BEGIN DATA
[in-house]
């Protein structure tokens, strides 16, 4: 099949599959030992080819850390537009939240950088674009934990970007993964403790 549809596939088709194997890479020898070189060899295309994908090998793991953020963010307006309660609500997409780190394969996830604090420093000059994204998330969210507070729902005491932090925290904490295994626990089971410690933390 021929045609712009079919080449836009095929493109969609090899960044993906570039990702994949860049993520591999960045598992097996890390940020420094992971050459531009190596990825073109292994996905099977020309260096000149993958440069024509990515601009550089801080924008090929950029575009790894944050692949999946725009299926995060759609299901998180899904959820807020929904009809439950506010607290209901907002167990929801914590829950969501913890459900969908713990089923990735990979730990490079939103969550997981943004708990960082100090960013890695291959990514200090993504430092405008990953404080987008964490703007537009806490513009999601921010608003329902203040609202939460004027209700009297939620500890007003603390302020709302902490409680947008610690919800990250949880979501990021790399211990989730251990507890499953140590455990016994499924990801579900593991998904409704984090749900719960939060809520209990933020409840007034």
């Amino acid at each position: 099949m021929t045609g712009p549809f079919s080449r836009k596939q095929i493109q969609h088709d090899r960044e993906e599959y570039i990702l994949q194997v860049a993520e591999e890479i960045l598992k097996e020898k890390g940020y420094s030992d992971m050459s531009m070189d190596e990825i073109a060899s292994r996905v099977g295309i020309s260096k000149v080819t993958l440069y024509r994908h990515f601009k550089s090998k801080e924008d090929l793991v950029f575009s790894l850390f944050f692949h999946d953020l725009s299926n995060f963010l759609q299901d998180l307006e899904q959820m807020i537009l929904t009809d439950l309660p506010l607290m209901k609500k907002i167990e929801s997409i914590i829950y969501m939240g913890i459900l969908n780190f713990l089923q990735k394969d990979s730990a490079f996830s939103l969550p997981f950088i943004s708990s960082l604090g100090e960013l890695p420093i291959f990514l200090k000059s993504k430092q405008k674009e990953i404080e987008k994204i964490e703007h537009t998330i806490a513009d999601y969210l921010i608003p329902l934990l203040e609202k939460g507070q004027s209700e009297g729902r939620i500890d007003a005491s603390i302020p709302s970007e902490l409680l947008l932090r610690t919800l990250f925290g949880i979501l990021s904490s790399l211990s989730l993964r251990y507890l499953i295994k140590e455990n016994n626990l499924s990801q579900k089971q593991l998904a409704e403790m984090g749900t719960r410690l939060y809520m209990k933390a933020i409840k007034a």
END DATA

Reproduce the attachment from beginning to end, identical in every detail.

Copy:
[in-house]
């Protein structure tokens, strides 16, 4: 099949599959030992080819850390537009939240950088674009934990970007993964403790 549809596939088709194997890479020898070189060899295309994908090998793991953020963010307006309660609500997409780190394969996830604090420093000059994204998330969210507070729902005491932090925290904490295994626990089971410690933390 021929045609712009079919080449836009095929493109969609090899960044993906570039990702994949860049993520591999960045598992097996890390940020420094992971050459531009190596990825073109292994996905099977020309260096000149993958440069024509990515601009550089801080924008090929950029575009790894944050692949999946725009299926995060759609299901998180899904959820807020929904009809439950506010607290209901907002167990929801914590829950969501913890459900969908713990089923990735990979730990490079939103969550997981943004708990960082100090960013890695291959990514200090993504430092405008990953404080987008964490703007537009806490513009999601921010608003329902203040609202939460004027209700009297939620500890007003603390302020709302902490409680947008610690919800990250949880979501990021790399211990989730251990507890499953140590455990016994499924990801579900593991998904409704984090749900719960939060809520209990933020409840007034």
């Amino acid at each position: 099949m021929t045609g712009p549809f079919s080449r836009k596939q095929i493109q969609h088709d090899r960044e993906e599959y570039i990702l994949q194997v860049a993520e591999e890479i960045l598992k097996e020898k890390g940020y420094s030992d992971m050459s531009m070189d190596e990825i073109a060899s292994r996905v099977g295309i020309s260096k000149v080819t993958l440069y024509r994908h990515f601009k550089s090998k801080e924008d090929l793991v950029f575009s790894l850390f944050f692949h999946d953020l725009s299926n995060f963010l759609q299901d998180l307006e899904q959820m807020i537009l929904t009809d439950l309660p506010l607290m209901k609500k907002i167990e929801s997409i914590i829950y969501m939240g913890i459900l969908n780190f713990l089923q990735k394969d990979s730990a490079f996830s939103l969550p997981f950088i943004s708990s960082l604090g100090e960013l890695p420093i291959f990514l200090k000059s993504k430092q405008k674009e990953i404080e987008k994204i964490e703007h537009t998330i806490a513009d999601y969210l921010i608003p329902l934990l203040e609202k939460g507070q004027s209700e009297g729902r939620i500890d007003a005491s603390i302020p709302s970007e902490l409680l947008l932090r610690t919800l990250f925290g949880i979501l990021s904490s790399l211990s989730l993964r251990y507890l499953i295994k140590e455990n016994n626990l499924s990801q579900k089971q593991l998904a409704e403790m984090g749900t719960r410690l939060y809520m209990k933390a933020i409840k007034a």